I attended Protospiel Minnesota for the first time last weekend, and it was an altogether great experience; great atmosphere, great game prototypes, great people, great advice. Also, I got in a few great play tests of Plunderers of the Labyrinth. Overall, reception from playtesters was quite positive, ranging from mildly amused to enthusiastic. What I heard in feedback is that the game is in a publishable state currently with no outstanding game play issues, though some improvements in presentation, most notably to the title and title artwork, should be made. I took that advice and reworked the title artwork, and took that opportunity to change the name of the game to Looters of the Labyrinth, since it has a better ring to it, and is easier to pronounce.
There were a number of designers there intending to sell through The Game Crafter, but although it is certainly a useful service, I don't think it will meet my needs for this project. So, my options appear to be to find a publisher or self-publish.
I brought a few other projects of mine to the protospiel. Most notably, I brought a fan faction for Leder Games' Root, and playtested it once...with Patrick Leder!
However, protospiel is as much about giving as getting. I played at least 11 games by other designers in those three days, as varied in theme and play as they could be, but I enjoyed every minute of it.
Here's my list, in no particular order:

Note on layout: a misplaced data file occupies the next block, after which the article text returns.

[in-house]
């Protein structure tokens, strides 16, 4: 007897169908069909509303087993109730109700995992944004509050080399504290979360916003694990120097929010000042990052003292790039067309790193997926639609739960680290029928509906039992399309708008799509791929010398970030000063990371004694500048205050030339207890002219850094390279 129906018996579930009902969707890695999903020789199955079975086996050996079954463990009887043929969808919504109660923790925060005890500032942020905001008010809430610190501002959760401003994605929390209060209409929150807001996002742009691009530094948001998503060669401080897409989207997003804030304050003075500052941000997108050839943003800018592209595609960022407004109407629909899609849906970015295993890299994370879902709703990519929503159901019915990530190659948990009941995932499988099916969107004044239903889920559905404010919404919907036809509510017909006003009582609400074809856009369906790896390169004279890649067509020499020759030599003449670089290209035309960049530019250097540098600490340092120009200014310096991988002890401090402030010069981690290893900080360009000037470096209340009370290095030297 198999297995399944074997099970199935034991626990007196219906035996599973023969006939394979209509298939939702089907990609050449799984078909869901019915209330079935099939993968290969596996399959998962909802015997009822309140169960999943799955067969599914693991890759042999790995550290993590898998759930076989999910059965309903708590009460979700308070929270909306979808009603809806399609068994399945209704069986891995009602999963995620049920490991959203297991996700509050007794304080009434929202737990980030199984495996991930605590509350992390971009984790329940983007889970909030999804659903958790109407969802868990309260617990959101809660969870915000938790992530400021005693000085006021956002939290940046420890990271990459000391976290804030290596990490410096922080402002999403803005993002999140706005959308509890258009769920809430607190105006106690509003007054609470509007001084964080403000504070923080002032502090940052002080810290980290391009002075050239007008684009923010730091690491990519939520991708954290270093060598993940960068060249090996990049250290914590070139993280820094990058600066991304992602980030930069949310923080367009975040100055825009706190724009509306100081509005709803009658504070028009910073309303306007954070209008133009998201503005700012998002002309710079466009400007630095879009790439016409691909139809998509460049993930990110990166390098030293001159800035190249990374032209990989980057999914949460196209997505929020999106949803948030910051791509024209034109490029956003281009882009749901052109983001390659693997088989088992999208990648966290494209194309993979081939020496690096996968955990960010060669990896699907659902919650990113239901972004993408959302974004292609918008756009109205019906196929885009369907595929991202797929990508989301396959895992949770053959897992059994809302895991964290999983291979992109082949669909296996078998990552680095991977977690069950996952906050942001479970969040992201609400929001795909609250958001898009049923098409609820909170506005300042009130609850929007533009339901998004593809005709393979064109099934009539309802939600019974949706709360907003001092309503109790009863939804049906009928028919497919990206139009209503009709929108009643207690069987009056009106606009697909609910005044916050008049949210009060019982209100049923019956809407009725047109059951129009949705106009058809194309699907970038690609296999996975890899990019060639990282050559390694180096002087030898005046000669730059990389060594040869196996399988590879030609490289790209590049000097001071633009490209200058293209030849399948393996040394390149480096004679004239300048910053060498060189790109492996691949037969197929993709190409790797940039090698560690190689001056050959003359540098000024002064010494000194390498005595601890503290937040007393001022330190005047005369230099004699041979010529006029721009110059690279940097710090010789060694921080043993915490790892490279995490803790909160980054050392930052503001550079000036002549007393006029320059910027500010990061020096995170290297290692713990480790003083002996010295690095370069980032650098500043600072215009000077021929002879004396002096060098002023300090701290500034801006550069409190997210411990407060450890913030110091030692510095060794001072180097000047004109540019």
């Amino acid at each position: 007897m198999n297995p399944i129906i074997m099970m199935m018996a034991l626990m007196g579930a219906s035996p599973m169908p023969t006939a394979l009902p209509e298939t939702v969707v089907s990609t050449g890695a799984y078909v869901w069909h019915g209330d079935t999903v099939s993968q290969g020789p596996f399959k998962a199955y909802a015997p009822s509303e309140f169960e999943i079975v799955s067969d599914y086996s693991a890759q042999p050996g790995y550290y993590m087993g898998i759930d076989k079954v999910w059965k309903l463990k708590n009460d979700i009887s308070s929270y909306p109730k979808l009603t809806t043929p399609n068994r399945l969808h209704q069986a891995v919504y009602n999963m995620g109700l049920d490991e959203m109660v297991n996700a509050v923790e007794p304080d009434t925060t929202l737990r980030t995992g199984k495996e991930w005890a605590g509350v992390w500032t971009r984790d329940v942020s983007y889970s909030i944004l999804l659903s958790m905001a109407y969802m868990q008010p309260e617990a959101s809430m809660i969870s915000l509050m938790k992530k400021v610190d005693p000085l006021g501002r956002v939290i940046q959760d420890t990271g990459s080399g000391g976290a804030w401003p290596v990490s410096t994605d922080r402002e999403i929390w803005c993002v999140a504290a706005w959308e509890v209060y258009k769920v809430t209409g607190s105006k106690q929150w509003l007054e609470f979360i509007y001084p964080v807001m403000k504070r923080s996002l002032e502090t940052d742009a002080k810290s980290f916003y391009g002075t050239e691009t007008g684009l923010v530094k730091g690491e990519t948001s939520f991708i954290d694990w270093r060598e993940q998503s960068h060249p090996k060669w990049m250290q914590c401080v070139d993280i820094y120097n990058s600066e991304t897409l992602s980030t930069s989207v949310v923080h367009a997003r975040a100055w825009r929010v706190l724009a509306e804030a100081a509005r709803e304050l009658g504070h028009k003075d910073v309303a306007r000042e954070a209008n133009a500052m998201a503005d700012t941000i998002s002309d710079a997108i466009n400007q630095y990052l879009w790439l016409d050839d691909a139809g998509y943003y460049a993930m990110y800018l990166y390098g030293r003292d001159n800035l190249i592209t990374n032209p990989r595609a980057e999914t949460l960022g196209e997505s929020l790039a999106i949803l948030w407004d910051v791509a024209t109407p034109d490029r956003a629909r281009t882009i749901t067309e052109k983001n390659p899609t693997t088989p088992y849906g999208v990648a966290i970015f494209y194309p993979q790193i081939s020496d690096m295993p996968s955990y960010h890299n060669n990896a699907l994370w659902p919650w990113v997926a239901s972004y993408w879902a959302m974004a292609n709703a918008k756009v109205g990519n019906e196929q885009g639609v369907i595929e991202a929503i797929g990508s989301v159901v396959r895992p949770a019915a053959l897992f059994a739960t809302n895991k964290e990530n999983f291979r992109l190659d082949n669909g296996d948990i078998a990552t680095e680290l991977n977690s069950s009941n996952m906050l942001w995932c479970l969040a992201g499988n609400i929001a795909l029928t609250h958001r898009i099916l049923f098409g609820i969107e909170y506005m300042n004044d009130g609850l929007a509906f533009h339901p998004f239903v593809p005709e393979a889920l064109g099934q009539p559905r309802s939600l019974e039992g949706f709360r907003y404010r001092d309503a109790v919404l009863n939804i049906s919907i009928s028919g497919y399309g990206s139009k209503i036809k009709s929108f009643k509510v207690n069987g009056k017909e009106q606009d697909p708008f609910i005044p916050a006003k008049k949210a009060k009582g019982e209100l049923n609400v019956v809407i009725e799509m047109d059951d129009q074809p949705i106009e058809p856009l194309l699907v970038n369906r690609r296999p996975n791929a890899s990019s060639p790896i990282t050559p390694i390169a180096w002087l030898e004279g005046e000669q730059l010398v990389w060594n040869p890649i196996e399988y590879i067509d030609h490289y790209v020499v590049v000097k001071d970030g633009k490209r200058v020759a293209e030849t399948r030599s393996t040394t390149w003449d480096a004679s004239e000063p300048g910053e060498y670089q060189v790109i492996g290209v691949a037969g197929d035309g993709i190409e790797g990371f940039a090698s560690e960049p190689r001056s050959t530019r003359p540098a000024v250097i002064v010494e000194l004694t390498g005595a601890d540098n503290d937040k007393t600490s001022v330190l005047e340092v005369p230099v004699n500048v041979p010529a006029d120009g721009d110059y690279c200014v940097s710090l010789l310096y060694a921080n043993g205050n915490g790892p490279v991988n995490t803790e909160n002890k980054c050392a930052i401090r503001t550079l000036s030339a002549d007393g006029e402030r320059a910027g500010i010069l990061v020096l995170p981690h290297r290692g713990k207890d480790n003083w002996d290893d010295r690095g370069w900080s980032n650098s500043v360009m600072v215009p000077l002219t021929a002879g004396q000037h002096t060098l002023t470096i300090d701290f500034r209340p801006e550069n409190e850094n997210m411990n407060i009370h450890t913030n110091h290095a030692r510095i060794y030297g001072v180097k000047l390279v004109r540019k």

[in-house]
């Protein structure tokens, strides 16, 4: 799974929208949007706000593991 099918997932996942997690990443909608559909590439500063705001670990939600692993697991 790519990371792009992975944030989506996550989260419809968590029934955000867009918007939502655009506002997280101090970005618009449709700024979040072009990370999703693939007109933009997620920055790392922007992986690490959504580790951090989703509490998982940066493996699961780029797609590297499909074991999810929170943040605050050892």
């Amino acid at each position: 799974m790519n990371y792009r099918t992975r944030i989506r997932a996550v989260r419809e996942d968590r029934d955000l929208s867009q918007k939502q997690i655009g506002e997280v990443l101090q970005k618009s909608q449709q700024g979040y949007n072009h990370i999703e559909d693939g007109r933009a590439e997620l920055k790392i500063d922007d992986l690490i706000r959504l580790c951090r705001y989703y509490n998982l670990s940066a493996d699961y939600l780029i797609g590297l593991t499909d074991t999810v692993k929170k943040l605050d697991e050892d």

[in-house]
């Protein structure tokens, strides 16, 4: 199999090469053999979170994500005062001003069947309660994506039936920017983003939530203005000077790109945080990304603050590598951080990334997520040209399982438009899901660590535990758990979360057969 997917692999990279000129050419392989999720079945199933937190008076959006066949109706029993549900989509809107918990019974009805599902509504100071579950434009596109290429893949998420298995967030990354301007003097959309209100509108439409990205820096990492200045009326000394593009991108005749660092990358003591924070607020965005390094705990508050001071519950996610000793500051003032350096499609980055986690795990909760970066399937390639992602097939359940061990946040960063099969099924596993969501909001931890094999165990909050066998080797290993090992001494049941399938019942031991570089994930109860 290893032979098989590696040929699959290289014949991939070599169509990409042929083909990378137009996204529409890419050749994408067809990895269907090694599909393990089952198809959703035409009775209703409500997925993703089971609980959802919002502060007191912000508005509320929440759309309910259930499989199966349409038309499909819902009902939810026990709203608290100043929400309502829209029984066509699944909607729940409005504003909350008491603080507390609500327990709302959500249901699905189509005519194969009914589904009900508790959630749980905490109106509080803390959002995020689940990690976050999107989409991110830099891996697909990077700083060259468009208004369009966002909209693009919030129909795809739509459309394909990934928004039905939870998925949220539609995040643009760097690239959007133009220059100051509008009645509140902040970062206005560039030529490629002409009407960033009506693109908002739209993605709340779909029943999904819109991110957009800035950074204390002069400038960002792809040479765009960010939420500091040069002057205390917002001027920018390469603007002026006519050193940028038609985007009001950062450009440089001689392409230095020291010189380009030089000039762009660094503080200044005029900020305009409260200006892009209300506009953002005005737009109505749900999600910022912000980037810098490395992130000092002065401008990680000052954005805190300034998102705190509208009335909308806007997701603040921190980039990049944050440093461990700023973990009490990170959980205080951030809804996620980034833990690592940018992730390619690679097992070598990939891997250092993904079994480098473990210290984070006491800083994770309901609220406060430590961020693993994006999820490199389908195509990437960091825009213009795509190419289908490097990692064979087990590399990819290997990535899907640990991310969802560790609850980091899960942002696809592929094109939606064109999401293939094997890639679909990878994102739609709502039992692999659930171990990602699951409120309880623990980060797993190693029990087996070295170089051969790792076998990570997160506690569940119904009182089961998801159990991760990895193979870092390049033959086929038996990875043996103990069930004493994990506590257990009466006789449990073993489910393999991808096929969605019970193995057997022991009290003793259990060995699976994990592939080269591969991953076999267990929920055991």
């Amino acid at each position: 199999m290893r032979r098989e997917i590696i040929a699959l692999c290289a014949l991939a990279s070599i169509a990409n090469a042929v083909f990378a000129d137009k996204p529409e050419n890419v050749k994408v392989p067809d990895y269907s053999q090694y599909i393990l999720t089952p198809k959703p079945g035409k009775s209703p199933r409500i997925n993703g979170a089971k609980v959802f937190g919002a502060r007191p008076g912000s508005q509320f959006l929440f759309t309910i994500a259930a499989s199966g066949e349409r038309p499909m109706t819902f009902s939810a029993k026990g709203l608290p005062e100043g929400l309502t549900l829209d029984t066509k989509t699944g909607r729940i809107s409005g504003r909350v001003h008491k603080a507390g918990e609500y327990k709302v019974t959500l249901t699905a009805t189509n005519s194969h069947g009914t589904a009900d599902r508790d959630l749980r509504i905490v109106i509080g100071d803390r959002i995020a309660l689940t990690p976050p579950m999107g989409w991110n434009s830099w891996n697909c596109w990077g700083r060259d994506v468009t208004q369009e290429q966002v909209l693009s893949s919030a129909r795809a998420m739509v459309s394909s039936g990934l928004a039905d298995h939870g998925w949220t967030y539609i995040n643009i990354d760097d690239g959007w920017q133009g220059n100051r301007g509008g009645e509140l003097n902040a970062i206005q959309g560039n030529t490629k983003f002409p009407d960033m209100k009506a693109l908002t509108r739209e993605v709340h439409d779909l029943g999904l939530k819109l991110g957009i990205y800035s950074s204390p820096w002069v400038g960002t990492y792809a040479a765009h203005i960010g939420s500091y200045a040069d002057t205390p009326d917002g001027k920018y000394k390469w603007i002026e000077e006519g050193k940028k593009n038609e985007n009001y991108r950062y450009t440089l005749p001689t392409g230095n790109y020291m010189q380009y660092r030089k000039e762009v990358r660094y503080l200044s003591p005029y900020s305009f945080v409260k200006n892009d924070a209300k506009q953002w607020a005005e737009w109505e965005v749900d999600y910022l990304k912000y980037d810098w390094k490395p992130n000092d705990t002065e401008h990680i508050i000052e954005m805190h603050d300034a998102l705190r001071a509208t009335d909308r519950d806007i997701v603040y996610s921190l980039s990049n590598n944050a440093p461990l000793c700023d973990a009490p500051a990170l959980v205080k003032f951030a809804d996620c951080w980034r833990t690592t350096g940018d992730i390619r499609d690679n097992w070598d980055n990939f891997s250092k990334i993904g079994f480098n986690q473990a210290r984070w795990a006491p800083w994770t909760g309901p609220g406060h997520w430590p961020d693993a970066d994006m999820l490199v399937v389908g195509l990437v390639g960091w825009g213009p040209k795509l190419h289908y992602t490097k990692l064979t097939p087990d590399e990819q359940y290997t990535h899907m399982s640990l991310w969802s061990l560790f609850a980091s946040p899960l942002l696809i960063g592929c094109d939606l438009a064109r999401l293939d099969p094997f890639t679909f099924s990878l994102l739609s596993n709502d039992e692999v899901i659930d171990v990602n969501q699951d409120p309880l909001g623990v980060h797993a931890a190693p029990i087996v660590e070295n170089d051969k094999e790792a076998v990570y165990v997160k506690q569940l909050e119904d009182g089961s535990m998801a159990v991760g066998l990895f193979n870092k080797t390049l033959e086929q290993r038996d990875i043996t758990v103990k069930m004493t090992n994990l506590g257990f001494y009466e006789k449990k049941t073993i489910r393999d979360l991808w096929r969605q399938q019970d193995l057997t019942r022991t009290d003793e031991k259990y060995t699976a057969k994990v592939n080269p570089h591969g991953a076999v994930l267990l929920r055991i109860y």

-Glow: abstract strategy game about fireflies looking at constellations, by Alex Houghton
-For Glory: roman gladiator deck builder by Spielcraft Games, going to Kickstarter on Feb 4
-Planet Unknown: polyomino drafting terraforming game by Adam's Apple Games
-Dead Town: base building WIP maybe with zombies, by Fabled Fox Entertainment
-Versify: piecing together prose with surprisingly meaningful results, by Cyndie DeRidder
-Goats: goat bidding game that ought to be set in West Africa somewhere, by Thomas Hagen
-Pluto's Prisoners!: dice rolling co-op set in 1950s but en-route to Pluto, by Troy Pichelman
-A coffee shop management game, more interesting than it sounds but needs balancing
-A card game of building chinese characters into more advanced phrases
-A game of building robots with some nicely unique game mechanics, by Nyles Brecher
-An abstract game of moving and rotating wooden cubes to make diamonds of your color
My favorite was the robot building game, followed closely but extremely dissimilarly by Versify.